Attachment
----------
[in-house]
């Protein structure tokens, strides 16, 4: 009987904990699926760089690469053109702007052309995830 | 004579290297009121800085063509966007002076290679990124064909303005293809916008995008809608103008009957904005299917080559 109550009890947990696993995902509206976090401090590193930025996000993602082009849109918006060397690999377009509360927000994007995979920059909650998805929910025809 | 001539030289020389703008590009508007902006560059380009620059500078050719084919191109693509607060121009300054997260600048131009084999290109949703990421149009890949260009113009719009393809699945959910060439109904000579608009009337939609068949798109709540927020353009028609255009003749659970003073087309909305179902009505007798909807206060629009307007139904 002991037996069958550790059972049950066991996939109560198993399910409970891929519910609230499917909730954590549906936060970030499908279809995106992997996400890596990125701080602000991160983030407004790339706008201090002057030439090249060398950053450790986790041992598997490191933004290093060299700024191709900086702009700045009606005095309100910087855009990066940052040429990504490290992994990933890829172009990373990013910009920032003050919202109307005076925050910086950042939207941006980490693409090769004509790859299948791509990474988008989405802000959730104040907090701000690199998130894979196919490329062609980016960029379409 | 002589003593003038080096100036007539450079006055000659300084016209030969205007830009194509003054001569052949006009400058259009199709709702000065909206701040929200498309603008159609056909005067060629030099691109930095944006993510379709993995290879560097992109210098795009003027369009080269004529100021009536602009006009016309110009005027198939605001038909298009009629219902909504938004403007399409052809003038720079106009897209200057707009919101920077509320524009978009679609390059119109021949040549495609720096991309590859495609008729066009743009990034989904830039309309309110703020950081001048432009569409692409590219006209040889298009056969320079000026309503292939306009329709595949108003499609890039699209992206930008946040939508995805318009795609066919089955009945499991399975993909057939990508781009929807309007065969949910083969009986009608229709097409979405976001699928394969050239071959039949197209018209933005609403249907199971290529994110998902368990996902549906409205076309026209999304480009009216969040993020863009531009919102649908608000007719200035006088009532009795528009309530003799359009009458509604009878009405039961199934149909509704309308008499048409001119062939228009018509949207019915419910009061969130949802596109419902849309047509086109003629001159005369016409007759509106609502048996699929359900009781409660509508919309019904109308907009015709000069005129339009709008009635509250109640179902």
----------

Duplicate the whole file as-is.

[in-house]
């Protein structure tokens, strides 16, 4: 009987904990699926760089690469053109702007052309995830 | 004579290297009121800085063509966007002076290679990124064909303005293809916008995008809608103008009957904005299917080559 109550009890947990696993995902509206976090401090590193930025996000993602082009849109918006060397690999377009509360927000994007995979920059909650998805929910025809 | 001539030289020389703008590009508007902006560059380009620059500078050719084919191109693509607060121009300054997260600048131009084999290109949703990421149009890949260009113009719009393809699945959910060439109904000579608009009337939609068949798109709540927020353009028609255009003749659970003073087309909305179902009505007798909807206060629009307007139904 002991037996069958550790059972049950066991996939109560198993399910409970891929519910609230499917909730954590549906936060970030499908279809995106992997996400890596990125701080602000991160983030407004790339706008201090002057030439090249060398950053450790986790041992598997490191933004290093060299700024191709900086702009700045009606005095309100910087855009990066940052040429990504490290992994990933890829172009990373990013910009920032003050919202109307005076925050910086950042939207941006980490693409090769004509790859299948791509990474988008989405802000959730104040907090701000690199998130894979196919490329062609980016960029379409 | 002589003593003038080096100036007539450079006055000659300084016209030969205007830009194509003054001569052949006009400058259009199709709702000065909206701040929200498309603008159609056909005067060629030099691109930095944006993510379709993995290879560097992109210098795009003027369009080269004529100021009536602009006009016309110009005027198939605001038909298009009629219902909504938004403007399409052809003038720079106009897209200057707009919101920077509320524009978009679609390059119109021949040549495609720096991309590859495609008729066009743009990034989904830039309309309110703020950081001048432009569409692409590219006209040889298009056969320079000026309503292939306009329709595949108003499609890039699209992206930008946040939508995805318009795609066919089955009945499991399975993909057939990508781009929807309007065969949910083969009986009608229709097409979405976001699928394969050239071959039949197209018209933005609403249907199971290529994110998902368990996902549906409205076309026209999304480009009216969040993020863009531009919102649908608000007719200035006088009532009795528009309530003799359009009458509604009878009405039961199934149909509704309308008499048409001119062939228009018509949207019915419910009061969130949802596109419902849309047509086109003629001159005369016409007759509106609502048996699929359900009781409660509508919309019904109308907009015709000069005129339009709008009635509250109640179902």